Direct conversion of methane to aromatics in a catalytic co-ionic membrane reactor

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Science  05 Aug 2016:
Vol. 353, Issue 6299, pp. 563-566
DOI: 10.1126/science.aag0274

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Membranes to make benzene from methane

Methane gas is expensive to ship. It is usually converted into carbon monoxide and hydrogen and then liquefied. This is economically feasible only on very large scales. Hence, methane produced in small amounts at remote locations is either burned or not extracted. A promising alternative is conversion to benzene and hydrogen with molybdenumzeolite catalysts. Unfortunately, these catalysts deactivate because of carbon buildup; plus, hydrogen has to be removed to drive the reaction forward. Morejudo et al. address both of these problems with a solid-state BaZrO3 membrane reactor that electrochemically removes hydrogen and supplies oxygen to suppress carbon buildup.

Science, this issue p. 563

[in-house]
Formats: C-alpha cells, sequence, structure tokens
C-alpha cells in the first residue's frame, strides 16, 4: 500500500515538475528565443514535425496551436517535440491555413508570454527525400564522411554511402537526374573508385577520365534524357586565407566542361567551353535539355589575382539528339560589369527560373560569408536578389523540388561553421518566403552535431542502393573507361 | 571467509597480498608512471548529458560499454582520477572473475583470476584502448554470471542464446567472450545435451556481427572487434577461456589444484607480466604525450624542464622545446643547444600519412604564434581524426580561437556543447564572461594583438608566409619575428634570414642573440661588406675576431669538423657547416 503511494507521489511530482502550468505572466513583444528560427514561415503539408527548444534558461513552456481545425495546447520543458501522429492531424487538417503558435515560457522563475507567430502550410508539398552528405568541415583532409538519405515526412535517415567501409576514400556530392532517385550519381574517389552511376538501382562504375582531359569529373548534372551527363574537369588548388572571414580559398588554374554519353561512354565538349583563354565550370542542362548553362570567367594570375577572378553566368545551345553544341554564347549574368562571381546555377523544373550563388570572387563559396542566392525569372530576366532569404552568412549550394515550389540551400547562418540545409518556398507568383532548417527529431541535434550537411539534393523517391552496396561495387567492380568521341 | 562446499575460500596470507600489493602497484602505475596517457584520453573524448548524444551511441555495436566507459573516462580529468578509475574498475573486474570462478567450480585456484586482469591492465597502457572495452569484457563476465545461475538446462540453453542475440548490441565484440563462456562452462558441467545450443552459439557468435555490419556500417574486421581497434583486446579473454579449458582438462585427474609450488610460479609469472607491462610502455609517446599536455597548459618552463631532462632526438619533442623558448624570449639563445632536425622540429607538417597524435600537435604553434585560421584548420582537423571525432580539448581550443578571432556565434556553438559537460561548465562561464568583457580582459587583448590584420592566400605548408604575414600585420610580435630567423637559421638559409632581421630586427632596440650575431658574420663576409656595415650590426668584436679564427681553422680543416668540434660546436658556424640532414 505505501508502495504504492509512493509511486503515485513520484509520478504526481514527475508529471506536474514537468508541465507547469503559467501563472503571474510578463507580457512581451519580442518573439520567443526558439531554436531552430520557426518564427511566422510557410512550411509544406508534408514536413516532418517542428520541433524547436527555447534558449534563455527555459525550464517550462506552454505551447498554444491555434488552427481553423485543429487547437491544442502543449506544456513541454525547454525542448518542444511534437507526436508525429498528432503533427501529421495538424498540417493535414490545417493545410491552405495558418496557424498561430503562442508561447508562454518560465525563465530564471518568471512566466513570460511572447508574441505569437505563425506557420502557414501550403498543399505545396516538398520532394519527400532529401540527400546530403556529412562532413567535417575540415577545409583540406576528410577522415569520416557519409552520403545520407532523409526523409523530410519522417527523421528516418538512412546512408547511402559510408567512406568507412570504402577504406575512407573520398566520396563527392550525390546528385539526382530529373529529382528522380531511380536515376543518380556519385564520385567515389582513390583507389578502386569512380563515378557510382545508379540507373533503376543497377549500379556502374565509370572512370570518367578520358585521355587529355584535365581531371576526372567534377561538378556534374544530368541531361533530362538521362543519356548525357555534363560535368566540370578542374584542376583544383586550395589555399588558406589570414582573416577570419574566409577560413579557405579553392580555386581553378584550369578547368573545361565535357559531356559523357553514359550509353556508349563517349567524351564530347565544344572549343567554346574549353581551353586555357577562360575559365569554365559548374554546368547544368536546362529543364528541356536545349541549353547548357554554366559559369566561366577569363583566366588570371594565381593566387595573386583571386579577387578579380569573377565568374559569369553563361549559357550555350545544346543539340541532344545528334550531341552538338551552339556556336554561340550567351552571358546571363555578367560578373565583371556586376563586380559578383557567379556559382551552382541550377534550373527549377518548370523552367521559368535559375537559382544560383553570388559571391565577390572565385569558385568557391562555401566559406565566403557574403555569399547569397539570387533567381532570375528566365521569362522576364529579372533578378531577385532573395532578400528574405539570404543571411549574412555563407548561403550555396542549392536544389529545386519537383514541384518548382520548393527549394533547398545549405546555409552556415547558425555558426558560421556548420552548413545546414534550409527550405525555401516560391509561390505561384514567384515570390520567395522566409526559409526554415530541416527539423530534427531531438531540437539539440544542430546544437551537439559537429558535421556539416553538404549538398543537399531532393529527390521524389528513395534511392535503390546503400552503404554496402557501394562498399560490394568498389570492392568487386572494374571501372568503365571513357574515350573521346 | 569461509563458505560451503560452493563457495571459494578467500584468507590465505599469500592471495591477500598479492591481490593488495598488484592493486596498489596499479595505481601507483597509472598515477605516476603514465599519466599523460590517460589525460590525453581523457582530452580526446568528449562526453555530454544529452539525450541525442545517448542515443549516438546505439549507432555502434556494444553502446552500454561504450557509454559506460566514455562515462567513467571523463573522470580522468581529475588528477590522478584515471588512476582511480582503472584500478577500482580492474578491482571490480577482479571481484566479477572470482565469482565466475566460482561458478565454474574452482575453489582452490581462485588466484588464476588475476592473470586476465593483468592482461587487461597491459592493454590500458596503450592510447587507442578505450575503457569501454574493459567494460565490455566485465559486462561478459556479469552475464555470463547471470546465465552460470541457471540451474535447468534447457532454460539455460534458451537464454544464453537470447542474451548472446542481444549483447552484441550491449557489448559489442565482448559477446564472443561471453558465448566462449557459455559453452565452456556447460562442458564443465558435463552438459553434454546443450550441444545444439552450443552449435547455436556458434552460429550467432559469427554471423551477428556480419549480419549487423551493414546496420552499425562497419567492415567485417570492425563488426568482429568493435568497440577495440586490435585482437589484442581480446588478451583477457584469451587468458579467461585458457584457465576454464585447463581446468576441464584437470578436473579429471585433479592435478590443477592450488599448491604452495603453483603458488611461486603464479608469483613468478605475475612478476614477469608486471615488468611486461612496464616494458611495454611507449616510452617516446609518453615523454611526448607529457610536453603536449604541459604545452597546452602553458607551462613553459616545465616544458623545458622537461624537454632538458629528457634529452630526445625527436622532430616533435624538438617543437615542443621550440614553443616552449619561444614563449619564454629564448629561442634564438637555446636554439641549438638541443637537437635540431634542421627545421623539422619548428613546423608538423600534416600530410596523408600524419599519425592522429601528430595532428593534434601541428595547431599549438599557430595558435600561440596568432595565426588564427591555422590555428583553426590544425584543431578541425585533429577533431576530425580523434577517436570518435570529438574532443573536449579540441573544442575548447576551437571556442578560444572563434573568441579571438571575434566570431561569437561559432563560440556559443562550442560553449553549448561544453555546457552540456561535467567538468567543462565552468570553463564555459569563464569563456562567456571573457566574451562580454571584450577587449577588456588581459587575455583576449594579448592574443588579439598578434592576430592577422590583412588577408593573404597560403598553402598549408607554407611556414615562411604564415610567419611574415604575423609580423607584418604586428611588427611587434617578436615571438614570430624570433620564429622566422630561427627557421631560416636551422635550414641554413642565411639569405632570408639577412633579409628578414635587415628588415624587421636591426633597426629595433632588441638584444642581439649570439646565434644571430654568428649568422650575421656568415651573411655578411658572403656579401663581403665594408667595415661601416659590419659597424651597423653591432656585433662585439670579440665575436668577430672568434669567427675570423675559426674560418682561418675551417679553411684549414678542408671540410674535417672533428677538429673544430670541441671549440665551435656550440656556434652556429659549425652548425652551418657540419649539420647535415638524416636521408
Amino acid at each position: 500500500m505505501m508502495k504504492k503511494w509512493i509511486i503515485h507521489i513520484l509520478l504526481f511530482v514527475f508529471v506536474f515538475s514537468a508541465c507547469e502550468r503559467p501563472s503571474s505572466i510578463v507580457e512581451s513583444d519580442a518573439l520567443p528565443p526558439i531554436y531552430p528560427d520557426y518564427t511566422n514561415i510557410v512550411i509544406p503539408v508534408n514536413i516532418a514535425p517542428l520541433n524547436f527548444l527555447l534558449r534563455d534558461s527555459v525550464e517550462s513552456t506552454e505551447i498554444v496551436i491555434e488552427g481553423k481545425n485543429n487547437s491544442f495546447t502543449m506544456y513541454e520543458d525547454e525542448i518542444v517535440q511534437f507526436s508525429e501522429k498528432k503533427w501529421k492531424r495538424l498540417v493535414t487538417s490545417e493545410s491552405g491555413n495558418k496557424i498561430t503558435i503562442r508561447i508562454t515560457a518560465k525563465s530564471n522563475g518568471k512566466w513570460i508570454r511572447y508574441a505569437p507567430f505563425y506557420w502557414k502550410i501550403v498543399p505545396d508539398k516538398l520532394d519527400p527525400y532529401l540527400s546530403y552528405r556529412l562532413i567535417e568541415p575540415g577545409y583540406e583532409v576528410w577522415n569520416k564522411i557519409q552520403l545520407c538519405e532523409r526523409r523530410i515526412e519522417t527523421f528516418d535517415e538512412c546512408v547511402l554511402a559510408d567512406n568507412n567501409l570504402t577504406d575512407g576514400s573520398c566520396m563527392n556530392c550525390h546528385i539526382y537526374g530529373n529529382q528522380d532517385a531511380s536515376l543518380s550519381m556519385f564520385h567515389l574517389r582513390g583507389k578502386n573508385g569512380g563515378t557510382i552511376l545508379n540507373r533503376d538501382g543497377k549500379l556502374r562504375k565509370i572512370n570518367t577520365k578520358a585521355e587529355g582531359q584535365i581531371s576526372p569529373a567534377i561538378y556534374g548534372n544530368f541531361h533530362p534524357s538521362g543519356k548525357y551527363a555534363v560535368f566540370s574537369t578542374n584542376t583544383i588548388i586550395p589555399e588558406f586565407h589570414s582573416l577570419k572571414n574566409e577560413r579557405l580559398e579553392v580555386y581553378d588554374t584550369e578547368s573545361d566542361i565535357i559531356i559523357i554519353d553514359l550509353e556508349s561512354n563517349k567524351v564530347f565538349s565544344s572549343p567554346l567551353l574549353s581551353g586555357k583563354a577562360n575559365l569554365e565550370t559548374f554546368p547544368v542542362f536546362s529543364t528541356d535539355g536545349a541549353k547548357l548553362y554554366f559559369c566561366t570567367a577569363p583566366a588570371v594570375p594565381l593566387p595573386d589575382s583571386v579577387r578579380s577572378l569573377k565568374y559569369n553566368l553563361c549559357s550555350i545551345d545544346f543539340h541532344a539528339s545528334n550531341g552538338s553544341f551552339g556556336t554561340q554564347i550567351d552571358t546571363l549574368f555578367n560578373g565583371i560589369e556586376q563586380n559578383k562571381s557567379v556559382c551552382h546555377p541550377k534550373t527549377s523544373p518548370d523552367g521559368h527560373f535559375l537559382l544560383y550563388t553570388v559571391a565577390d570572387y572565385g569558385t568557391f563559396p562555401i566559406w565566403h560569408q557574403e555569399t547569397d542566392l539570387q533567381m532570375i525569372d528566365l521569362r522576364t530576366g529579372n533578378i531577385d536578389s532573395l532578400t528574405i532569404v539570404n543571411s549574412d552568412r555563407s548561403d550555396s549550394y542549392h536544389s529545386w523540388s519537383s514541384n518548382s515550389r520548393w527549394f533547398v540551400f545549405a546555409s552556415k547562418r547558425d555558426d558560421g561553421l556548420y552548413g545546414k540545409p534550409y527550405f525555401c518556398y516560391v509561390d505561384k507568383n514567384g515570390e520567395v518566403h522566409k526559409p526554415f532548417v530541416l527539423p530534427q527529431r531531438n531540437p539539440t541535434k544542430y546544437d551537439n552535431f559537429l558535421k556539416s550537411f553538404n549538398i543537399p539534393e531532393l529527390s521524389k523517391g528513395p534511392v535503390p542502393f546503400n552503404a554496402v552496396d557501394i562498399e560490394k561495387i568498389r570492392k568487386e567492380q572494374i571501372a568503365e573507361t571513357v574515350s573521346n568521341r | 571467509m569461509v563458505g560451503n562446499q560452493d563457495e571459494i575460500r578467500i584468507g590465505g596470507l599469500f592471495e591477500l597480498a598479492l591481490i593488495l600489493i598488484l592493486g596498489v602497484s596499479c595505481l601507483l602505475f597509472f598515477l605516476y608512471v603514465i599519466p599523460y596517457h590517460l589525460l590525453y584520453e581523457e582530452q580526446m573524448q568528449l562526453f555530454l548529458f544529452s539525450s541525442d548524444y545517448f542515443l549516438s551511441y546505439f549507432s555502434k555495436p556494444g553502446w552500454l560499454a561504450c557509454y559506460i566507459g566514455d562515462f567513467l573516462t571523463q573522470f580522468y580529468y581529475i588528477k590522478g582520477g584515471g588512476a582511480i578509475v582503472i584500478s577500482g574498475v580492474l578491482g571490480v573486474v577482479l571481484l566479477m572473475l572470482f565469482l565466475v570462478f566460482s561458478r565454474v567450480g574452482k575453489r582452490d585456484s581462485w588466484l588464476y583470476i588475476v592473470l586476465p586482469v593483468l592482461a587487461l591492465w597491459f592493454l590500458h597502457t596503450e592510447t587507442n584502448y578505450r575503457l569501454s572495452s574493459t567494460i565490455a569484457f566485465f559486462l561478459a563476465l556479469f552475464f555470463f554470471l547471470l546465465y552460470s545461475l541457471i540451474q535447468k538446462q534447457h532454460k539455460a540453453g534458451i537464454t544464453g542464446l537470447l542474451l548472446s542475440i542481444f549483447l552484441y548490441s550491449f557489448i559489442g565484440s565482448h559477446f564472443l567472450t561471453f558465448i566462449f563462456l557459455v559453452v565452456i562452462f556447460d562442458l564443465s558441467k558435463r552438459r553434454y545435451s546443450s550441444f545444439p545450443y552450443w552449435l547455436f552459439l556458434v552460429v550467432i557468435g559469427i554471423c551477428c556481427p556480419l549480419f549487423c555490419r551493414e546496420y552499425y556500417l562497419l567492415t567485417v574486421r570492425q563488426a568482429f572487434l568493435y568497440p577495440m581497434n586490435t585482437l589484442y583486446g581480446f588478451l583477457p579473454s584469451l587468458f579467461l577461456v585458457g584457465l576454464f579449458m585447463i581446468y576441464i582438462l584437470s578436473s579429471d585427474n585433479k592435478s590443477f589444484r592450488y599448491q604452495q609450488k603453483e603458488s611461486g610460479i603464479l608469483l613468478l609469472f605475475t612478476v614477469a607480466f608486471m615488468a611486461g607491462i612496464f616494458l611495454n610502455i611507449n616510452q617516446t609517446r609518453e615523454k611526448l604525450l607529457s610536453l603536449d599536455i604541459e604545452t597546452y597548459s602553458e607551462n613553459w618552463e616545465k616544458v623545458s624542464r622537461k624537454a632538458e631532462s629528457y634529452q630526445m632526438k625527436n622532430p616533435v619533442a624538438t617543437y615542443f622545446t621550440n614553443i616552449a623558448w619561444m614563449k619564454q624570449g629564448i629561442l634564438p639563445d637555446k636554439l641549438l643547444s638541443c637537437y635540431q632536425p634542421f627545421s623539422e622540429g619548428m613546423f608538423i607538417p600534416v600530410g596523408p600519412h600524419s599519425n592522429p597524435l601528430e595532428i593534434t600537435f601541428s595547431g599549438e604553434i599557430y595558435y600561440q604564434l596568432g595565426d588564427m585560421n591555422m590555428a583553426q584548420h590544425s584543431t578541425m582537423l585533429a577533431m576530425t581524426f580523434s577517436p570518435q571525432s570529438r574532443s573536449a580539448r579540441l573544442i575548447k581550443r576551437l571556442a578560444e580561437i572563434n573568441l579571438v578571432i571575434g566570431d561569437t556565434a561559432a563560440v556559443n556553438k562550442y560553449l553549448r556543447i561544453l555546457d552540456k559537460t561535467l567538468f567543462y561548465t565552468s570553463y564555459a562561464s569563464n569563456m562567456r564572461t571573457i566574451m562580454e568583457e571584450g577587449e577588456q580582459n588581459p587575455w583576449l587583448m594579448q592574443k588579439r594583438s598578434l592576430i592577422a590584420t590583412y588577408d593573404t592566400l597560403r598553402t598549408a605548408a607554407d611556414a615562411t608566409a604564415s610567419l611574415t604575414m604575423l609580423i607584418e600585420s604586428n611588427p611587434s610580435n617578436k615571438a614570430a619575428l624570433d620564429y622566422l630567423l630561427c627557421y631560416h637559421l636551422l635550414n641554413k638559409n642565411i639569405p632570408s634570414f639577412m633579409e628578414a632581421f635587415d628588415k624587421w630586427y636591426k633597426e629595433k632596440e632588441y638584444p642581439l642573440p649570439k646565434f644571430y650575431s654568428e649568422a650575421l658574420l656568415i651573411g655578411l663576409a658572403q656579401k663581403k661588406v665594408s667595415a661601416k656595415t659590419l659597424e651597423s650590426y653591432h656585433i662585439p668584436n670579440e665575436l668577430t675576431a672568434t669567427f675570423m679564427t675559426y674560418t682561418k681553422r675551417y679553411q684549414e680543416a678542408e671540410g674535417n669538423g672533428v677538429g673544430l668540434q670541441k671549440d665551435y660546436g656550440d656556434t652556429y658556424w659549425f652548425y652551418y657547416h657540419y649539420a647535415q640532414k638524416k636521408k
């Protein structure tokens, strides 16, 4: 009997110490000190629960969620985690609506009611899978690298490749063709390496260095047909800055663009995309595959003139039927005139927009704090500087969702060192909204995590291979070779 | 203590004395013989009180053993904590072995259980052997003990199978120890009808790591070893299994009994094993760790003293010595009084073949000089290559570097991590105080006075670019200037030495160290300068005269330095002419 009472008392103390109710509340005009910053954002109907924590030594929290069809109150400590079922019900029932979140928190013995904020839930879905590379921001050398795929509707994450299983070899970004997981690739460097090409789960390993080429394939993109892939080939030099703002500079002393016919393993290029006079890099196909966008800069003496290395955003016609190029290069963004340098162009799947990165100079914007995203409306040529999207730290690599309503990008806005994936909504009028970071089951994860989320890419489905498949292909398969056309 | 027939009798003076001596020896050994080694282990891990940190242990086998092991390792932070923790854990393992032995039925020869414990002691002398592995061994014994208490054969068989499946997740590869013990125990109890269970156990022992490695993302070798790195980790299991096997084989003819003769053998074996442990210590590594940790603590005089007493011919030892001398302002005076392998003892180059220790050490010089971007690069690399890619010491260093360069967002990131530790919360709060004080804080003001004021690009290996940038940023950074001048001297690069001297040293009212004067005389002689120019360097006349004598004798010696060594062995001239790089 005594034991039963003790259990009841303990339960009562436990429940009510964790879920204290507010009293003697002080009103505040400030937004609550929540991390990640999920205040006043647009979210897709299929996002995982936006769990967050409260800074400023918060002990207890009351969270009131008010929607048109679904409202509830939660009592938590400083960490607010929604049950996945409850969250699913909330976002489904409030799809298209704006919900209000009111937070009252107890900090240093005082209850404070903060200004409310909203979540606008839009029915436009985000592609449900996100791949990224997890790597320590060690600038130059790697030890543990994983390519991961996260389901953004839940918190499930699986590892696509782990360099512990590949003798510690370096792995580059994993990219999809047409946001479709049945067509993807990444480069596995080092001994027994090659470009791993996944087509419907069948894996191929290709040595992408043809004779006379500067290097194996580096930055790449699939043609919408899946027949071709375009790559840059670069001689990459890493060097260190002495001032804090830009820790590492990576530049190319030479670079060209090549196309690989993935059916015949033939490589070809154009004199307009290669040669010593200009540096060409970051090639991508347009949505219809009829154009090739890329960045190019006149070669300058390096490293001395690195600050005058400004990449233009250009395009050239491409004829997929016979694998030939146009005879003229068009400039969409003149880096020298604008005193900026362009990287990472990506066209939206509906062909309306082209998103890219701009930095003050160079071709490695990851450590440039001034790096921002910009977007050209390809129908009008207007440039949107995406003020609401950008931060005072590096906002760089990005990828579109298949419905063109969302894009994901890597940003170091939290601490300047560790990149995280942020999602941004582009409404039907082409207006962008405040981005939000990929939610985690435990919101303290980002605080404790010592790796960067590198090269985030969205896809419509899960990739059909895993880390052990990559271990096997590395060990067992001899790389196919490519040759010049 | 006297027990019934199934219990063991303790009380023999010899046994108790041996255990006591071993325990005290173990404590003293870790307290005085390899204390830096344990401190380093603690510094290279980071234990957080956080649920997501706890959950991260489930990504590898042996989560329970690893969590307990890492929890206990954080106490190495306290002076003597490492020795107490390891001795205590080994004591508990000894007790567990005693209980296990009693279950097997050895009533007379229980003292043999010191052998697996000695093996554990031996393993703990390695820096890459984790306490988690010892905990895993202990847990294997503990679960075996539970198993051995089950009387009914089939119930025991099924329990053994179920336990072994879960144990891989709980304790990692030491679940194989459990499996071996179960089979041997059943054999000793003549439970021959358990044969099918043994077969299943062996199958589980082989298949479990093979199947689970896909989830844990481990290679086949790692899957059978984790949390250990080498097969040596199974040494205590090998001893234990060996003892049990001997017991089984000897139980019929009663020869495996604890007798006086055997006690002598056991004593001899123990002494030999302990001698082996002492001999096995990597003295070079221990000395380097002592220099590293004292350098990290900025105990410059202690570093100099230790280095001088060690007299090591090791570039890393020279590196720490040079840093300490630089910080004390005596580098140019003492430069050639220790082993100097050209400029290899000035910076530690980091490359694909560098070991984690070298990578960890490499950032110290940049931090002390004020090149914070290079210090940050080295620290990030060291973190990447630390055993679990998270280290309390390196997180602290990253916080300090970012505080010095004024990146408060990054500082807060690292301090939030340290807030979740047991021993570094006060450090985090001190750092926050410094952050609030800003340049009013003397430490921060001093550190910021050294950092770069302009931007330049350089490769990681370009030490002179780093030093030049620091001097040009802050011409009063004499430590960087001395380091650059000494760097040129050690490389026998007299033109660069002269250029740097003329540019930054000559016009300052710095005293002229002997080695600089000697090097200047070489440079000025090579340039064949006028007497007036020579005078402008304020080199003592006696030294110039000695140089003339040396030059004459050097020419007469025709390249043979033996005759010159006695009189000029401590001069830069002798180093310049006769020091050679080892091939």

Nonoxidative methane dehydroaromatization (MDA: 6CH4 ↔ C6H6 + 9H2) using shape-selective Mo/zeolite catalysts is a key technology for exploitation of stranded natural gas reserves by direct conversion into transportable liquids. However, this reaction faces two major issues: The one-pass conversion is limited by thermodynamics, and the catalyst deactivates quickly through kinetically favored formation of coke. We show that integration of an electrochemical BaZrO3-based membrane exhibiting both proton and oxide ion conductivity into an MDA reactor gives rise to high aromatic yields and improved catalyst stability. These effects originate from the simultaneous extraction of hydrogen and distributed injection of oxide ions along the reactor length. Further, we demonstrate that the electrochemical co-ionic membrane reactor enables high carbon efficiencies (up to 80%) that improve the technoeconomic process viability.

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